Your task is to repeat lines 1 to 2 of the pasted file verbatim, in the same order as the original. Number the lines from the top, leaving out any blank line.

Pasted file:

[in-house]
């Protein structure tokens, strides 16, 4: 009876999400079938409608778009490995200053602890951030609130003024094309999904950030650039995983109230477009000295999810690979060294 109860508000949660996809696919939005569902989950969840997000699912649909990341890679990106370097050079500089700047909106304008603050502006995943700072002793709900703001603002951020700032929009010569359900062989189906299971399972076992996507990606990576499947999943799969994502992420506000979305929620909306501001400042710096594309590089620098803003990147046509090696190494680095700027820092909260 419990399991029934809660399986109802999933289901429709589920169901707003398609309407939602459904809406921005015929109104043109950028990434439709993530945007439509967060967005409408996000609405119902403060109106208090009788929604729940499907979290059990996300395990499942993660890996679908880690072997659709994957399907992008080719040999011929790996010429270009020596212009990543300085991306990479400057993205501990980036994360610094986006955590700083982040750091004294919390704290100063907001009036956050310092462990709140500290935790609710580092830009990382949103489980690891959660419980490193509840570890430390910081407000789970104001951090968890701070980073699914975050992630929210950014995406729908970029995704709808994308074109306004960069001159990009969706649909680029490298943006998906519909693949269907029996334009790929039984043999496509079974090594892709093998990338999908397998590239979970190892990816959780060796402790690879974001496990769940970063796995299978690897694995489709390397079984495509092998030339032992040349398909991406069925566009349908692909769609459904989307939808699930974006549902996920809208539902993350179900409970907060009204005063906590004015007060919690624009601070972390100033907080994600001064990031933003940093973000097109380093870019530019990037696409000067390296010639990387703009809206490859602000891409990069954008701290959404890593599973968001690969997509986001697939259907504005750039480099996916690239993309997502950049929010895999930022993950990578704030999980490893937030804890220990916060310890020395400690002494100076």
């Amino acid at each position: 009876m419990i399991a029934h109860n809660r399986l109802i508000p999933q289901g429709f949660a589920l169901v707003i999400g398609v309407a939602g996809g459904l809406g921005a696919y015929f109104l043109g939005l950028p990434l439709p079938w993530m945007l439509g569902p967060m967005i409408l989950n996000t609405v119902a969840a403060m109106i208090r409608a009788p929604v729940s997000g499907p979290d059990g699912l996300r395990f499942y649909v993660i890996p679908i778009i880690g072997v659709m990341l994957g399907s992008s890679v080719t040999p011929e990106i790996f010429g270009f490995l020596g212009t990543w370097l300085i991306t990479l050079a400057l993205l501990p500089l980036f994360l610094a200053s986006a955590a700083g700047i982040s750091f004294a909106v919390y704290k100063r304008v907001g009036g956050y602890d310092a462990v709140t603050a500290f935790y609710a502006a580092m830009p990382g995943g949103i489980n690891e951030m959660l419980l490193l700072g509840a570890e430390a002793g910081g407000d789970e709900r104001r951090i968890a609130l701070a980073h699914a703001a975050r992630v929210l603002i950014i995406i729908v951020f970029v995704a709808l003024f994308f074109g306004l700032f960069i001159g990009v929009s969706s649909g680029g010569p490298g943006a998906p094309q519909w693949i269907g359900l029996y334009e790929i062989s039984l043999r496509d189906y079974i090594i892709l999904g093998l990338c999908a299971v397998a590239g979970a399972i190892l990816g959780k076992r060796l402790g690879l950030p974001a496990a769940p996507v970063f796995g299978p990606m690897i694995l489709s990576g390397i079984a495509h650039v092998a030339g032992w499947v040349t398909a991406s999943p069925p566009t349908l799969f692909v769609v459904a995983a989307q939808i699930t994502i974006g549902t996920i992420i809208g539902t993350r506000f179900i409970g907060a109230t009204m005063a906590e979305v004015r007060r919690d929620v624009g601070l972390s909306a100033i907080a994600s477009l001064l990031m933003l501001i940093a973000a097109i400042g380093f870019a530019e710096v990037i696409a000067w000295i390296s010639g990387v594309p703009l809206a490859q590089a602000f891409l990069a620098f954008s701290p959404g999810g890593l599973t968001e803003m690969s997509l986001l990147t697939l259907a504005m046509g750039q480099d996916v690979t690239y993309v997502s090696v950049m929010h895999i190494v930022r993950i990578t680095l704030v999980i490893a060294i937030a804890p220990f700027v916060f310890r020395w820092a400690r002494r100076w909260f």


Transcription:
[in-house]
């Protein structure tokens, strides 16, 4: 009876999400079938409608778009490995200053602890951030609130003024094309999904950030650039995983109230477009000295999810690979060294 109860508000949660996809696919939005569902989950969840997000699912649909990341890679990106370097050079500089700047909106304008603050502006995943700072002793709900703001603002951020700032929009010569359900062989189906299971399972076992996507990606990576499947999943799969994502992420506000979305929620909306501001400042710096594309590089620098803003990147046509090696190494680095700027820092909260 419990399991029934809660399986109802999933289901429709589920169901707003398609309407939602459904809406921005015929109104043109950028990434439709993530945007439509967060967005409408996000609405119902403060109106208090009788929604729940499907979290059990996300395990499942993660890996679908880690072997659709994957399907992008080719040999011929790996010429270009020596212009990543300085991306990479400057993205501990980036994360610094986006955590700083982040750091004294919390704290100063907001009036956050310092462990709140500290935790609710580092830009990382949103489980690891959660419980490193509840570890430390910081407000789970104001951090968890701070980073699914975050992630929210950014995406729908970029995704709808994308074109306004960069001159990009969706649909680029490298943006998906519909693949269907029996334009790929039984043999496509079974090594892709093998990338999908397998590239979970190892990816959780060796402790690879974001496990769940970063796995299978690897694995489709390397079984495509092998030339032992040349398909991406069925566009349908692909769609459904989307939808699930974006549902996920809208539902993350179900409970907060009204005063906590004015007060919690624009601070972390100033907080994600001064990031933003940093973000097109380093870019530019990037696409000067390296010639990387703009809206490859602000891409990069954008701290959404890593599973968001690969997509986001697939259907504005750039480099996916690239993309997502950049929010895999930022993950990578704030999980490893937030804890220990916060310890020395400690002494100076």